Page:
Tuesday, October 7, 2014

October '14 Digital Week I

Blu-rays of the Week
Are You Here 
Populating his film with the irritating but oh so clever denziens of most of today's movies, writer-director Matthew Weiner (creator of Mad Men) has made an occasionally well-observed comic portrait of American self-absorption. Though the tone is consistently inconsistent, Owen Wilson, Amy Poehler and Zack Galifianakis are each less annoying than usual, while Laura Ramsey steals the film with sexy and funny performance. The Blu-ray image looks first-rate; lone extra is director's commentary.

Cold in July 
What begins as a typical crime drama—after innocent homeowner Richard shoots an intruder, his family is terrorized by the dead man's raging dad Ben—morphs into an engrossing thriller as Richard and Ben team with renegade cop Jim Bob and get involved in the mother of all criminal messes. Director-writer Jim Mickle and co-writer Nick Damici's complex study of twisted relationships among men with little in common has its share of clunky moments, but strong acting by Michael C. Hall, Sam Shepard, Don Johnson and Vinessa Shaw more than compensates. The movie looks fine on Blu-ray; extras comprise commentaries, previsualization tests, deleted scenes and previsualization tests with optional commentaries.

From Dusk Til Dawn—Season One 
(e one/El Rey)
Based on the mindless but fun 1996 vampire movie by director Robert Rodriguez and writer-star Quentin Tarantino, the TV series stretches out the movie plot through 10 one-hour episodes, which unfortunately stretches the drama and amusement much too thin. Still, there's much to enjoy, especially when a true find like Eiza Gonzalez, who plays Santanico Pandemonium, the stripper/vampire whom Salma Hayek played originally, is onscreen. The hi-def image looks perfect; extras include commentaries, featurettes and premiere Q&A.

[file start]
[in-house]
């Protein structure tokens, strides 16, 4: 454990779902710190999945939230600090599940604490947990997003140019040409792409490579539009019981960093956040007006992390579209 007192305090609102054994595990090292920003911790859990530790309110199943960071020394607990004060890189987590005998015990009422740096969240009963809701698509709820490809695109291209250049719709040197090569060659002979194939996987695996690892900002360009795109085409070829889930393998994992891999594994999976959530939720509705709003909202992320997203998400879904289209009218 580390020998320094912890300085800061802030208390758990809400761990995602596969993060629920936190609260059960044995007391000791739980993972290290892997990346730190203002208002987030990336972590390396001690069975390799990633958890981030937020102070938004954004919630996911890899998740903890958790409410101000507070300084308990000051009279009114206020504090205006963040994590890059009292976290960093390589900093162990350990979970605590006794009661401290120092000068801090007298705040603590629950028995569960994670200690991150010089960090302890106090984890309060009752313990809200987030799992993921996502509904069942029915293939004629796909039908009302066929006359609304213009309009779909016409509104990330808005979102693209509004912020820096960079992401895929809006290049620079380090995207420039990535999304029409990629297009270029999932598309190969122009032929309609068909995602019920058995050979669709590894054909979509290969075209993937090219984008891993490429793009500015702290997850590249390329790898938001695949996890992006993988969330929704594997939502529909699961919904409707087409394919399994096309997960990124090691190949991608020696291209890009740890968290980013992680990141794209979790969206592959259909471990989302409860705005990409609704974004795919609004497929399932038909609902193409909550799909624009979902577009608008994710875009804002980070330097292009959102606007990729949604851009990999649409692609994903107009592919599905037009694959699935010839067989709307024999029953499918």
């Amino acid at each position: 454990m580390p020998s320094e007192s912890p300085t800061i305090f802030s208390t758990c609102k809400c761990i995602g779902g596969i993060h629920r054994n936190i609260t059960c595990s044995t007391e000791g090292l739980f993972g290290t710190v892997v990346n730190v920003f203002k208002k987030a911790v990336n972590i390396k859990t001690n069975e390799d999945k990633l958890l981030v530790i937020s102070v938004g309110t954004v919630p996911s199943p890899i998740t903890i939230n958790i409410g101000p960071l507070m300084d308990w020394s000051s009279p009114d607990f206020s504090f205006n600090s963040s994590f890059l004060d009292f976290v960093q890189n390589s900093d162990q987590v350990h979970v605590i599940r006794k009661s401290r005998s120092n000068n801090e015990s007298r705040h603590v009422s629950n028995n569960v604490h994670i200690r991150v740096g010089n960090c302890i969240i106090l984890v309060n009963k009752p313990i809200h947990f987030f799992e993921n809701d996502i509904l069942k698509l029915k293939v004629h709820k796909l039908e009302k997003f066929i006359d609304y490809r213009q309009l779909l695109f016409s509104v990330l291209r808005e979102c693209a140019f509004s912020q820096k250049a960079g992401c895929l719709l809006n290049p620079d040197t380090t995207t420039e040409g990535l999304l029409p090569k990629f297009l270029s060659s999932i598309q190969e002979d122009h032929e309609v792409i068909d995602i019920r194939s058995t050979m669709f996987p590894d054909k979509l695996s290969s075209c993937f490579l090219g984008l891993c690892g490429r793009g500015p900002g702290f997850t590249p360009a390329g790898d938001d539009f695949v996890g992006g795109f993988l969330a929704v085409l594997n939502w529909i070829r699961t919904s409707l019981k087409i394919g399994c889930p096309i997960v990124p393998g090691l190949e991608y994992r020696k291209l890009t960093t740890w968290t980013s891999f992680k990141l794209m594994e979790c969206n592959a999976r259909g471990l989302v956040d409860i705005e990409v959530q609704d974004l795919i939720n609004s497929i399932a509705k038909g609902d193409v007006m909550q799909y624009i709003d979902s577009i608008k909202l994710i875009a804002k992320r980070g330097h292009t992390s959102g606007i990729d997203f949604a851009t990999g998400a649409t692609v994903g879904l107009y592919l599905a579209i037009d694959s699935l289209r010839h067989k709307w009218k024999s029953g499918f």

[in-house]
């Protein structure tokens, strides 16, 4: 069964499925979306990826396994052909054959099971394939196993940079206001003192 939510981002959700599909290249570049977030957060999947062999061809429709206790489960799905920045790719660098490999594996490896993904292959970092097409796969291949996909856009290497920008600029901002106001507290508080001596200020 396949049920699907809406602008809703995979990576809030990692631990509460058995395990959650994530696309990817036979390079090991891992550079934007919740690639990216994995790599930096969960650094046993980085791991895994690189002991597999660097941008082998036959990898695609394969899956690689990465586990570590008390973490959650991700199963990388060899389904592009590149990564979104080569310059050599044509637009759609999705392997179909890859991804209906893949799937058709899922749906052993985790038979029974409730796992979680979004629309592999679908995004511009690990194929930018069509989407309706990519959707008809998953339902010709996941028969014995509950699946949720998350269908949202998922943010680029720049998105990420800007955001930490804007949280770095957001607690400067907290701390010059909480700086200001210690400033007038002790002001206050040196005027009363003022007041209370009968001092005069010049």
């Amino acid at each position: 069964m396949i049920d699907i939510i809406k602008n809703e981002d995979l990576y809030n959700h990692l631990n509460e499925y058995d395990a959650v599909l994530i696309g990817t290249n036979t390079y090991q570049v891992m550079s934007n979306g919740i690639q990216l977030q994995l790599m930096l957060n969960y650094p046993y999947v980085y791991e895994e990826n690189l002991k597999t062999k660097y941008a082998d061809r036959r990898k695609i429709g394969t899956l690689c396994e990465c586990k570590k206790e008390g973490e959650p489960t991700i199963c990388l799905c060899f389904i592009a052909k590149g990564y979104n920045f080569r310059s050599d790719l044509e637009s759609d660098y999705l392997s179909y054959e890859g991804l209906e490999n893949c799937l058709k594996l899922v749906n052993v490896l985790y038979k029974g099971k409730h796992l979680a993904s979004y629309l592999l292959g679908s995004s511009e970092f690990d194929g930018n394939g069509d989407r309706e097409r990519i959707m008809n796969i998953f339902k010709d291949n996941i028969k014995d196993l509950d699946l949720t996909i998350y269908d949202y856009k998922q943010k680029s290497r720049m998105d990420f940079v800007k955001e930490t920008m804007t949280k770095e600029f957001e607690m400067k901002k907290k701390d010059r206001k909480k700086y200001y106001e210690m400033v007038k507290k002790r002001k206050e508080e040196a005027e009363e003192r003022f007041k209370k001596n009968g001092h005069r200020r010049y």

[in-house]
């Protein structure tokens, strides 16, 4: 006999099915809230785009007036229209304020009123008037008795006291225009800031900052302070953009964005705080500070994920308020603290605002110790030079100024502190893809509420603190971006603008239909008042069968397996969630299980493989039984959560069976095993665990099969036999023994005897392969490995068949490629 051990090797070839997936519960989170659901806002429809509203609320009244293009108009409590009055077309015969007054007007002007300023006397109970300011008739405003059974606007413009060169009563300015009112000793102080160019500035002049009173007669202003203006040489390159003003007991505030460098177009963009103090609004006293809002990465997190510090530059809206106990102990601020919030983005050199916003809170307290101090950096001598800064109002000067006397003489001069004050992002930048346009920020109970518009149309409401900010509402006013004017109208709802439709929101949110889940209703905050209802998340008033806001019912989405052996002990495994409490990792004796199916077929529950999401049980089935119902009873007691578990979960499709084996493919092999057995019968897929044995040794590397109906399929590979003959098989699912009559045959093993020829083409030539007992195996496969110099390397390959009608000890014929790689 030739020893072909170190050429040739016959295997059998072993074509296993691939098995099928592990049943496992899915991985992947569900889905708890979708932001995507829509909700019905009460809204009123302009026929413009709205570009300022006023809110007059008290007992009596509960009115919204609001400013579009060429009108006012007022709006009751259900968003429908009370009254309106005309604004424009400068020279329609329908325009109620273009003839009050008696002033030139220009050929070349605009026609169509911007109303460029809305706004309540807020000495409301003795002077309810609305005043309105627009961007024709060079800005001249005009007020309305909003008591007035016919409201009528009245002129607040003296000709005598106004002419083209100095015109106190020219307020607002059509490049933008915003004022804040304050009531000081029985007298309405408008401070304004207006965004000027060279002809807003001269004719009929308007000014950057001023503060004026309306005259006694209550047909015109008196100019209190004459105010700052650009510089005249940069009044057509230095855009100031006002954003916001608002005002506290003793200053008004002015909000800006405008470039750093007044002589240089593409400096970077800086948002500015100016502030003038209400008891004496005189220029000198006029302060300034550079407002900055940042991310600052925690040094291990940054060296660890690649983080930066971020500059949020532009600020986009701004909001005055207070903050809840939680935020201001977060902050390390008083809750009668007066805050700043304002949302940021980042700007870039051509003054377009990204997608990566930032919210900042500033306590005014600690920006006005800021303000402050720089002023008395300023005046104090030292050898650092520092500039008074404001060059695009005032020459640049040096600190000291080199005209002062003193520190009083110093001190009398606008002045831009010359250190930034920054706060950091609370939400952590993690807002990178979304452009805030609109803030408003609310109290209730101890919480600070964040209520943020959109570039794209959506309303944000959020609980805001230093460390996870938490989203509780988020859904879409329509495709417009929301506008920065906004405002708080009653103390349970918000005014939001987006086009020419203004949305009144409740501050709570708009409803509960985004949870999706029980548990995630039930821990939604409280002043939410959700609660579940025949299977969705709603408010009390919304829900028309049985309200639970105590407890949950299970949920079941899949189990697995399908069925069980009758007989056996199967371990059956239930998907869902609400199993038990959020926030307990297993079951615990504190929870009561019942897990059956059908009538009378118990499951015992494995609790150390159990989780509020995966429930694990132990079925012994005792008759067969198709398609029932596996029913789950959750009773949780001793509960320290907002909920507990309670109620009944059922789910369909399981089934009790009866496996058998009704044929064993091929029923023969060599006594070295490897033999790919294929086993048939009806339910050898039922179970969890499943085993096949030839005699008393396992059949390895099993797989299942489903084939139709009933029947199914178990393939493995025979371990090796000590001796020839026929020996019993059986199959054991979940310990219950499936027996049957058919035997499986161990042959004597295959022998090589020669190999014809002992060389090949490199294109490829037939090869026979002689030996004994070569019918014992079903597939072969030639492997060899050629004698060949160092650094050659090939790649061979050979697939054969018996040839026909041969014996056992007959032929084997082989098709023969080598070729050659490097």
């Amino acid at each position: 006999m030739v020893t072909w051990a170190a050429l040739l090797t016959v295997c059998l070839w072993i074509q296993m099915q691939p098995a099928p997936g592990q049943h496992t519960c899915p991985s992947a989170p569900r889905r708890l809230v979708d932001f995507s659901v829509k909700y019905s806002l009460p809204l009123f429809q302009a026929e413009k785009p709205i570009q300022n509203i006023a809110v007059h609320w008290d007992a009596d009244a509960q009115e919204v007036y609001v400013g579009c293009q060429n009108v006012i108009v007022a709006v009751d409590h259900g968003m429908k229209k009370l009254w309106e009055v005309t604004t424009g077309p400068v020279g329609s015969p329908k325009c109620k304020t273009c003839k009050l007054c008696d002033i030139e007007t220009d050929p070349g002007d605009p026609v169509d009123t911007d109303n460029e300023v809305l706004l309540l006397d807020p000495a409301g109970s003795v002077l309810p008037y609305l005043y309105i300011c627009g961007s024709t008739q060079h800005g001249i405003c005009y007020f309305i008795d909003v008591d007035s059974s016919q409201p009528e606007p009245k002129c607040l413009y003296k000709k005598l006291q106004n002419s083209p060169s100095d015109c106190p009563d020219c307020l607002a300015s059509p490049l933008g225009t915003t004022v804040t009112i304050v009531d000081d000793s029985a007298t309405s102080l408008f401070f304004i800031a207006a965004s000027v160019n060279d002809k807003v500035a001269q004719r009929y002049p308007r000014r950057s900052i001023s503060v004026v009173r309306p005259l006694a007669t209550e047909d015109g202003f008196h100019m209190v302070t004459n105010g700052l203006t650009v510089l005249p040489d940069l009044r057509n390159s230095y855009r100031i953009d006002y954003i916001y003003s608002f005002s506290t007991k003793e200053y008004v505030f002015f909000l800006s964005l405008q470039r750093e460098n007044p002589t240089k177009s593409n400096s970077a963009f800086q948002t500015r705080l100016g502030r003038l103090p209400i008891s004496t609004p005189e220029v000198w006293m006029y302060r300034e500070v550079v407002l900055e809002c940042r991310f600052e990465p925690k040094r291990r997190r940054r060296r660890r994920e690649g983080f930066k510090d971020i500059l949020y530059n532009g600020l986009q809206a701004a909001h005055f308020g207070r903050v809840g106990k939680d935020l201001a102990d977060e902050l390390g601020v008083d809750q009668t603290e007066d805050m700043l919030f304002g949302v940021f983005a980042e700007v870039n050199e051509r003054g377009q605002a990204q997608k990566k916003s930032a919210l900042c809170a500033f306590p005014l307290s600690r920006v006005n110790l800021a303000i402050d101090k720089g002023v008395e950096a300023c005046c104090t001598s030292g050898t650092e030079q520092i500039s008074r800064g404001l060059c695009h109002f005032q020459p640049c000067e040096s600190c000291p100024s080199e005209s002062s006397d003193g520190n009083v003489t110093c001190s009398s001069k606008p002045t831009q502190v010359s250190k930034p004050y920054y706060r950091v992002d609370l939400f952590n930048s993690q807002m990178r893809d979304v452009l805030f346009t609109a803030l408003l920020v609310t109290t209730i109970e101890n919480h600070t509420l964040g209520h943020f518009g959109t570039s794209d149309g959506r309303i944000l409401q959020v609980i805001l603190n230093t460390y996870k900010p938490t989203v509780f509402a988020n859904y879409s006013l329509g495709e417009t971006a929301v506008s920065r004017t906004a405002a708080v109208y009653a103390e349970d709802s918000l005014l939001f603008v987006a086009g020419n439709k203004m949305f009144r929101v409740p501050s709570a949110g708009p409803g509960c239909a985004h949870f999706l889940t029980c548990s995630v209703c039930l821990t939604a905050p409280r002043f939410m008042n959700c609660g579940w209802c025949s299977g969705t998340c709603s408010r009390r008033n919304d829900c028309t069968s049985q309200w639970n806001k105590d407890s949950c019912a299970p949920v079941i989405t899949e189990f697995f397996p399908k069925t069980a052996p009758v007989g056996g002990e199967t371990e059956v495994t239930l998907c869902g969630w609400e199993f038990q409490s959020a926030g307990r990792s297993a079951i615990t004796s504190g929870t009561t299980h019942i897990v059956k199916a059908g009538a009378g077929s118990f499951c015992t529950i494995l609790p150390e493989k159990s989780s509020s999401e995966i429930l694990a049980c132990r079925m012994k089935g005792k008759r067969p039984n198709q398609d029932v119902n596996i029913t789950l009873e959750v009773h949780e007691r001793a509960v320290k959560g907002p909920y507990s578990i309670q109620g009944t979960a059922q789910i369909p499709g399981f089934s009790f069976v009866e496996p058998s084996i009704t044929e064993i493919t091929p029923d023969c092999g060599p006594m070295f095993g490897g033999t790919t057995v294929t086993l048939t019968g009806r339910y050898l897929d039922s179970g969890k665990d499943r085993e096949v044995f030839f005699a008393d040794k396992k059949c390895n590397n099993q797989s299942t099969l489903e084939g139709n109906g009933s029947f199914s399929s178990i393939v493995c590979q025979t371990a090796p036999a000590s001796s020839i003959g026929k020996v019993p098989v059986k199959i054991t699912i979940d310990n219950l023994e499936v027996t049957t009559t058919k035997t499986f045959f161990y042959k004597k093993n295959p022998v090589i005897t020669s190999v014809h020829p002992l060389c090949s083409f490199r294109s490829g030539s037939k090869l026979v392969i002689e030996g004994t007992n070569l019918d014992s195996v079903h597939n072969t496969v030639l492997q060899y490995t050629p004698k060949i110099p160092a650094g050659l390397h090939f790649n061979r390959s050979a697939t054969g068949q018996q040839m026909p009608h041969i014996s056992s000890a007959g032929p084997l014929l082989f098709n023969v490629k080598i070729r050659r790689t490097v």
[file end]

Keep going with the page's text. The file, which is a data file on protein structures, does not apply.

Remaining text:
(Cohen Media)
Claude Chabrol's delicious 2000 thriller sets up its convoluted but logical storyline—involving possible swapped babies at birth and a quietly fanatical stepmother with a penchant for poison—slowly, as in his masterly 1996 La Ceremonie, building inexorably to a final spasm of violence: offscreen this time but equally potent. Superbly enacted by Isabelle Huppert, Anna Mouglalis, Jacques Dutronc and Rodolphe Pauly and directed by an effortless master, Nightcap (whose original title, Merci pour le chocolate, is far better) is dryly diverting entertainment. The movie has an excellent hi-def transfer; the lone extra is a commentary.

Roger & Me 
Michael Moore's first documentary, made in 1989, introduced a unique cinematic voice who became (and still stands as) a populist call for fairness, especially in one of the first films to so memorably capture the "have vs. have-not" divide that has only worsened in the quarter-century since its release. The Blu-ray image is decent, but this isn't a visual film by any means; the lone extra is Moore's occasionally insightful commentary. But where is Moore's terrific follow-up short, 1992's Pets or Meat, which succinctly revisits the original's themes? 

Songs from Tsongas—Yes 35th Anniversary 
(Eagle Rock)